Writing Under Duress: Trauma and Repetition in Early England, 1065-1250 investigates the so-called "lost" period of English literary history: the two-hundred-year aftermath of the Norman Conquest of 1066, when literatures in English were thought to have all but disappeared. Rather than working to combat claims of loss, as others working in this period have done, this dissertation embraces the richness of loss - of sovereign(ty), of land, of life, of language, of desire - for all it can tell us about the textual and historical motivations of the post-Conquest English. Writing Under Duress treats trauma as a dynamic force that can be reconfigured as a tool of historical analysis for premodern texts. By revising theoretical frameworks to account for medieval conceptualizations of suffering (and allowing these forms of suffering to generate their own theories of trauma), this dissertation exposes trauma studies to a new range of subjectivities that helpfully challenge the assumed modern, Western, secular subject at the heart of contemporary theorizations of trauma.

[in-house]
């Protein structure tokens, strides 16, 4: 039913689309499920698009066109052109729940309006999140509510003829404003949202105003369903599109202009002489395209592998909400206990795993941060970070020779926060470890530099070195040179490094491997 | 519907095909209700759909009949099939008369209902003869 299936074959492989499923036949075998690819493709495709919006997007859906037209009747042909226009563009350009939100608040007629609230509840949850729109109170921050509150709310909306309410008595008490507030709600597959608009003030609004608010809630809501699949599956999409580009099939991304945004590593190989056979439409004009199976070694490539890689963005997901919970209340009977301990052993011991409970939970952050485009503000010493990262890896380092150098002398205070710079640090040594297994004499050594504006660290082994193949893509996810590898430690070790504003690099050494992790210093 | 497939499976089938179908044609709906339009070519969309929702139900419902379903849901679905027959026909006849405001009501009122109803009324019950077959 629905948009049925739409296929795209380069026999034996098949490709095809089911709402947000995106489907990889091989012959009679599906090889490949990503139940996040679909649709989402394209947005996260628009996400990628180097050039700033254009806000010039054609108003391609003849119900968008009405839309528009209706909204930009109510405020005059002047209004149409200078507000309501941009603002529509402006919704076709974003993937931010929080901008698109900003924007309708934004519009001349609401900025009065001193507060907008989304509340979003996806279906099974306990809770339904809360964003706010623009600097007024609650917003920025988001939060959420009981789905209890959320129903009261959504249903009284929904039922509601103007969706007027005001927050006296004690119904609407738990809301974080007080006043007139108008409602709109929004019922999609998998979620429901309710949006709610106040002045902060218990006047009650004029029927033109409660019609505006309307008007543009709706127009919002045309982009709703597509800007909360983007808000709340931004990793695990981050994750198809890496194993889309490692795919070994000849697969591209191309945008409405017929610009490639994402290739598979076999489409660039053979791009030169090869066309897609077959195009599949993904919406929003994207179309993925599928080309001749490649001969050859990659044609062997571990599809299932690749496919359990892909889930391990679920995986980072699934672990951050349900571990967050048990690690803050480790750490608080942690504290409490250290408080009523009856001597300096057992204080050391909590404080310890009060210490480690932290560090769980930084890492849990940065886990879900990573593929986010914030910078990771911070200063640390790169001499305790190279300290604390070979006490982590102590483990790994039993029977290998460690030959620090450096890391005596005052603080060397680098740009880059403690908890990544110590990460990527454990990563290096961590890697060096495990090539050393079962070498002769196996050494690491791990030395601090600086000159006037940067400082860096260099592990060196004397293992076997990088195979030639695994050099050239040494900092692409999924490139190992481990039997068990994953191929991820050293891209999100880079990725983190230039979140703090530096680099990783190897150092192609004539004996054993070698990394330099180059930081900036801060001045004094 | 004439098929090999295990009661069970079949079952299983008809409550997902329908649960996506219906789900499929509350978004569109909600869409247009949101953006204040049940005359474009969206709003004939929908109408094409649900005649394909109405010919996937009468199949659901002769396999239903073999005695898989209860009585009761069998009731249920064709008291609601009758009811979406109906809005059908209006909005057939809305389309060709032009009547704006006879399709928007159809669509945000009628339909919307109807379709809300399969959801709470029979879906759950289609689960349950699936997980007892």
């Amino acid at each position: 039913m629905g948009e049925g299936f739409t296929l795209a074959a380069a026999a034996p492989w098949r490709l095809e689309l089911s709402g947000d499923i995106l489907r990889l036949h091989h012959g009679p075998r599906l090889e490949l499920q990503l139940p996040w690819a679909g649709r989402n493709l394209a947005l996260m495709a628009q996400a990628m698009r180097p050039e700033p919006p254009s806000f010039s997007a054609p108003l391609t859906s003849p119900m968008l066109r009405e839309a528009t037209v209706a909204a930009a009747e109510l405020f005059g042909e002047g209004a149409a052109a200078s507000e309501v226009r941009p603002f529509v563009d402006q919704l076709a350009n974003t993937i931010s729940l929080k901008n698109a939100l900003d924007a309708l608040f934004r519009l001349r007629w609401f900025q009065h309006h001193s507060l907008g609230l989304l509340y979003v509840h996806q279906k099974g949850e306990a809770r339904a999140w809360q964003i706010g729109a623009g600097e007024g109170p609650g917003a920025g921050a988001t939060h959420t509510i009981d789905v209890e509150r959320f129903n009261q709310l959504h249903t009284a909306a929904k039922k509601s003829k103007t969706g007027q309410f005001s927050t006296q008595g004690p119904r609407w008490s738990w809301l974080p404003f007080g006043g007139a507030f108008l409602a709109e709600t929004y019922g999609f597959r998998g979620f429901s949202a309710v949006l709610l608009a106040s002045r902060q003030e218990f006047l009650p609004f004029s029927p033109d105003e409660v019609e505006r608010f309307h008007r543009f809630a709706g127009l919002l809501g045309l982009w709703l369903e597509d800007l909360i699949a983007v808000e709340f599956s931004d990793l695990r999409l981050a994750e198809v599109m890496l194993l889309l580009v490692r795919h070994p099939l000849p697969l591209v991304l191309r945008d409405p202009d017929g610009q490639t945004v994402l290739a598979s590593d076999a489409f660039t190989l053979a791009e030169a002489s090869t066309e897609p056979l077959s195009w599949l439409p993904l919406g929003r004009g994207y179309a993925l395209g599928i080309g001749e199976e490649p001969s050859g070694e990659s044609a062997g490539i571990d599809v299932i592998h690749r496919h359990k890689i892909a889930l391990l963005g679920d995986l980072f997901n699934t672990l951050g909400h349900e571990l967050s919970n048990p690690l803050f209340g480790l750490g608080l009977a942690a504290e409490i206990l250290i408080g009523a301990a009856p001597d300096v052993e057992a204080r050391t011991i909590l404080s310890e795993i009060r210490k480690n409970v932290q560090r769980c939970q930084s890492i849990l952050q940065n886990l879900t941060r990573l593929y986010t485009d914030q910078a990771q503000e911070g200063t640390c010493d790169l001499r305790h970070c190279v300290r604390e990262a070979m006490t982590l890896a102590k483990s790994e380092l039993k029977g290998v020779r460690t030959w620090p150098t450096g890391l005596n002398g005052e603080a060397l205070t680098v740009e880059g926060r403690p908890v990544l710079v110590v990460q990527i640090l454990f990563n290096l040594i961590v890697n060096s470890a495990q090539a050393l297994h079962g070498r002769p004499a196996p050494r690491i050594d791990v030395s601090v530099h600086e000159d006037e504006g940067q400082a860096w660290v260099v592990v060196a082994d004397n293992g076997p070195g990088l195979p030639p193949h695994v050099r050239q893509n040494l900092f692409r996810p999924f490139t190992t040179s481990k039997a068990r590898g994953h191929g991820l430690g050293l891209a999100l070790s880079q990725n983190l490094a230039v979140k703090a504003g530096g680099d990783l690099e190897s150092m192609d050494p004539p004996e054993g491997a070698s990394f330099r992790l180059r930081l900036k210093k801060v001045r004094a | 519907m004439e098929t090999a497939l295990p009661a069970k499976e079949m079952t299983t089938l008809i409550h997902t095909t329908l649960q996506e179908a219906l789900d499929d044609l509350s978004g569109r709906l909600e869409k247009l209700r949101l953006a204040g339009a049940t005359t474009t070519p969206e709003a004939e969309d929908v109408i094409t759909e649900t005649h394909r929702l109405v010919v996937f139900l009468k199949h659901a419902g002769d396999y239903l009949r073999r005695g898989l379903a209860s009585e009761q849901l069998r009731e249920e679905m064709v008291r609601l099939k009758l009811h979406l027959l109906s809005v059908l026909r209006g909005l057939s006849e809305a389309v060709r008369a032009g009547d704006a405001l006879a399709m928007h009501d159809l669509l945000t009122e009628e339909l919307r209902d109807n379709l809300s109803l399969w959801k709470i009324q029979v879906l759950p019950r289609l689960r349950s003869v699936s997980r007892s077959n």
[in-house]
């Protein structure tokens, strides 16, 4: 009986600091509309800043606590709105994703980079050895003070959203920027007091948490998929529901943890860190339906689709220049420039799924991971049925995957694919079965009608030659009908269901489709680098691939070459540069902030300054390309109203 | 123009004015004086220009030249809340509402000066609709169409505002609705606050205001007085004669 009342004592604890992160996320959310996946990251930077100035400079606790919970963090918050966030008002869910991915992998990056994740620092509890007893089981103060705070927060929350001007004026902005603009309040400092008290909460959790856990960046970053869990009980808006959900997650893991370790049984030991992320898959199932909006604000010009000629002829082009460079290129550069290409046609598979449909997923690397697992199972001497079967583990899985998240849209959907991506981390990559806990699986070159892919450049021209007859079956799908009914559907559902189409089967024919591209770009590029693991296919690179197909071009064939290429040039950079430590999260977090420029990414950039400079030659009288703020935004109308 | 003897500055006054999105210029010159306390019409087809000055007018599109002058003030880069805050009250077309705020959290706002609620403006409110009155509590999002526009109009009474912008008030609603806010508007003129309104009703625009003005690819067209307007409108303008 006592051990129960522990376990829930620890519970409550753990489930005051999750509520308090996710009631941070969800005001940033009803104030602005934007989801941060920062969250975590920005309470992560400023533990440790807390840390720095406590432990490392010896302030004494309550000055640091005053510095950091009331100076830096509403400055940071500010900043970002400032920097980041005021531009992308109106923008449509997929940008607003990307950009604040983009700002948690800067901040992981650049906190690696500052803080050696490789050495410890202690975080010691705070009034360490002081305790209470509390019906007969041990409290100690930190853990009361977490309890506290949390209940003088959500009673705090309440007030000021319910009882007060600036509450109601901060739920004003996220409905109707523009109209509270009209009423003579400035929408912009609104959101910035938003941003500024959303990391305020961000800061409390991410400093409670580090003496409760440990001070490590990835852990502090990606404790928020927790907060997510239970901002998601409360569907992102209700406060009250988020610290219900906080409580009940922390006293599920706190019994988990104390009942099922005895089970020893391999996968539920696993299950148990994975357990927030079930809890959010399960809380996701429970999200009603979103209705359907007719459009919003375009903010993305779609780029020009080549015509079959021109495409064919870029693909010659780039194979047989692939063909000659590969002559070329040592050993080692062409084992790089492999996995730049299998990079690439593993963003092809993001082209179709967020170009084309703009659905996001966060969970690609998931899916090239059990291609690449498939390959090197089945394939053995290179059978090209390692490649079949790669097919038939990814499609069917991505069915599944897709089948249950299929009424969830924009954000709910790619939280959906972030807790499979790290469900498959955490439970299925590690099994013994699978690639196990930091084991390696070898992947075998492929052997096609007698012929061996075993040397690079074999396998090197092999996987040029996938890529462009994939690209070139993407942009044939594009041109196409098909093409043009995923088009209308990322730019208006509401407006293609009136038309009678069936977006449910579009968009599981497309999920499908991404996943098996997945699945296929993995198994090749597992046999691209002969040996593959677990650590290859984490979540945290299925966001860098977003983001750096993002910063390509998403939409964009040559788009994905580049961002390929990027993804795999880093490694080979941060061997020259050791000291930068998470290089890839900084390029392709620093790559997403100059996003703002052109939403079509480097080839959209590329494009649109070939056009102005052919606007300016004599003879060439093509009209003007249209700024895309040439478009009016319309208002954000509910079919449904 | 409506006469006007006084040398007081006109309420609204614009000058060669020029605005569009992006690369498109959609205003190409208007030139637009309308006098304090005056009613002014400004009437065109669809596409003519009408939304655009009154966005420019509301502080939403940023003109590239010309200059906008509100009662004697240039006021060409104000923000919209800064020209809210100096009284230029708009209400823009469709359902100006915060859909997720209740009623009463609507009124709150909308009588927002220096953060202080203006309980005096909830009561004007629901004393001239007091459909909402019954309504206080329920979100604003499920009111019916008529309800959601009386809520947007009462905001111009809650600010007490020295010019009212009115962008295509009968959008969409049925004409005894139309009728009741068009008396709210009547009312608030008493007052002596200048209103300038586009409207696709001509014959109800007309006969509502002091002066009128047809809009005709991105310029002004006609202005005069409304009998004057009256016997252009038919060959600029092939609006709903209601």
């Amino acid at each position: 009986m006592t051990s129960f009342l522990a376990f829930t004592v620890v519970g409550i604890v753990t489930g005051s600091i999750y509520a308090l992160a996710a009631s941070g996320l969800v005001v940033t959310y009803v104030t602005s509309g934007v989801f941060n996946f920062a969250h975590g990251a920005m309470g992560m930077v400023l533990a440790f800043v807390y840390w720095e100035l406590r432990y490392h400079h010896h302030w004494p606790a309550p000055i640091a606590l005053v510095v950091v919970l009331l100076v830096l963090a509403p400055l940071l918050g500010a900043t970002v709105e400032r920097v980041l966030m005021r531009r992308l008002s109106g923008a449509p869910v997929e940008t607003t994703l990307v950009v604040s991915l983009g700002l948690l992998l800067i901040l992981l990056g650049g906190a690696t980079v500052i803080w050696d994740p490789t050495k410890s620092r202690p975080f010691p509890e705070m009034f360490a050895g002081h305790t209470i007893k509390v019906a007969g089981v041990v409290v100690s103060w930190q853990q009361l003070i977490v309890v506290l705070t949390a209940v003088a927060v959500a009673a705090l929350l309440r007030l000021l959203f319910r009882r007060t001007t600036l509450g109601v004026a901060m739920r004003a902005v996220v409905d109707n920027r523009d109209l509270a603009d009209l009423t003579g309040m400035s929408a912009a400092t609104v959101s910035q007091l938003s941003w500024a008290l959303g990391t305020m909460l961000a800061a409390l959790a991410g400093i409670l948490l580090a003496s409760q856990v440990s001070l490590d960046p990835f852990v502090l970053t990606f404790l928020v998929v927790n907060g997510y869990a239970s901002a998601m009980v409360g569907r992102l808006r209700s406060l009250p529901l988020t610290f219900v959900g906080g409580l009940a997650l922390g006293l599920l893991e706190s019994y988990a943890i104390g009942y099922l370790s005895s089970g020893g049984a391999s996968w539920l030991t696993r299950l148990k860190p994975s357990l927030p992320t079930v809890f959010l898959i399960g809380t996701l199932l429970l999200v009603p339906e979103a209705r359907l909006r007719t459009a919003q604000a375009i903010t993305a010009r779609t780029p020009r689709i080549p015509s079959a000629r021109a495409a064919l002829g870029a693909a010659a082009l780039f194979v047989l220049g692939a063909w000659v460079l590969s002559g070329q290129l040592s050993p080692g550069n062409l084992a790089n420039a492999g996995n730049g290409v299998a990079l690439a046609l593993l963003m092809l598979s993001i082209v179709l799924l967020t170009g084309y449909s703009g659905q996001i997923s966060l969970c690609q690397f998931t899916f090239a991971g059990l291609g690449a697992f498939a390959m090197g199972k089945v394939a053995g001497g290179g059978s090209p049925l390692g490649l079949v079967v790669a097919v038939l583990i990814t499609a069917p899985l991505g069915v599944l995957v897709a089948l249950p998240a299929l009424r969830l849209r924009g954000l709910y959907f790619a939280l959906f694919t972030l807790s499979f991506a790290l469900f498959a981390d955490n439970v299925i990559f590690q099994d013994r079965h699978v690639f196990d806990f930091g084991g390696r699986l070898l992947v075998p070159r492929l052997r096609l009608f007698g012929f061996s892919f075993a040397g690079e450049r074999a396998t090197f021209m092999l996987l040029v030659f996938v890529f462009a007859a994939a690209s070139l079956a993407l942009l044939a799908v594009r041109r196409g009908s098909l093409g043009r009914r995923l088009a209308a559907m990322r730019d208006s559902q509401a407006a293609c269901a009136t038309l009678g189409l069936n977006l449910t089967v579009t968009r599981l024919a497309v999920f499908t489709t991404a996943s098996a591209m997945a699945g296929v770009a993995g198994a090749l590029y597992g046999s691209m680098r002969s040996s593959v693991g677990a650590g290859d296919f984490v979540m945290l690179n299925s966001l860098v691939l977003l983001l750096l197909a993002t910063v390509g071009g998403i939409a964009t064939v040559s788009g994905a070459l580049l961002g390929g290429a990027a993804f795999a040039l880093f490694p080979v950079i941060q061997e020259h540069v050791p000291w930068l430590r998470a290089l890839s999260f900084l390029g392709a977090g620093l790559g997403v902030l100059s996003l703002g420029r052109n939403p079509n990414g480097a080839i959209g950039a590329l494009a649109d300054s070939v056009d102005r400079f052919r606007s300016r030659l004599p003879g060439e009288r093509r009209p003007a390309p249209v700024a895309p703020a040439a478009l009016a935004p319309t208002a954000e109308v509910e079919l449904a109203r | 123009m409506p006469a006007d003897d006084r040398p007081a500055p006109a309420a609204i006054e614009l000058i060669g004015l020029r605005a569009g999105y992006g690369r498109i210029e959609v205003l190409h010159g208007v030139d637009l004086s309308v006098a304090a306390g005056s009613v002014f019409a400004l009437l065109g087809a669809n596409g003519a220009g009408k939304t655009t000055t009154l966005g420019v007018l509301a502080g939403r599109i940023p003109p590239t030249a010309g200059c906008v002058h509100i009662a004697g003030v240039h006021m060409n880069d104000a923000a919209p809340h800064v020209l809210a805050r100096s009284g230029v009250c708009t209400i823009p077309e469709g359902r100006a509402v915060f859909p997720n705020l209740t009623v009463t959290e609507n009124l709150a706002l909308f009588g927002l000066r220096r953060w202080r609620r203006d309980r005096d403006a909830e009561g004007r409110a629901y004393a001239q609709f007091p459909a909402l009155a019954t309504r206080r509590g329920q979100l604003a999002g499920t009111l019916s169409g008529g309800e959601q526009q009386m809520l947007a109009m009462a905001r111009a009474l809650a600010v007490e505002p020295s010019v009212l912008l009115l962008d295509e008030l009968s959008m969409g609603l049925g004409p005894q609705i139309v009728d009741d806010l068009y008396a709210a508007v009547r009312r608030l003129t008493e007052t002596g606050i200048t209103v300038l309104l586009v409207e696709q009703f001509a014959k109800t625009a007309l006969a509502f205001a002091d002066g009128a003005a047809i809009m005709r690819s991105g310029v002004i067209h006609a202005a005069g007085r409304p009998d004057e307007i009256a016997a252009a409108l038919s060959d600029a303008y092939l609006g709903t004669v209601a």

BA (honors) English, Stanford University: 2015
MSt English (650-1550), University of Oxford: 2016
Mellon Fellowship Post-Classical Latin, UCLA: 2017
MA English, UPenn: 2019
PhD English, UPenn: 2023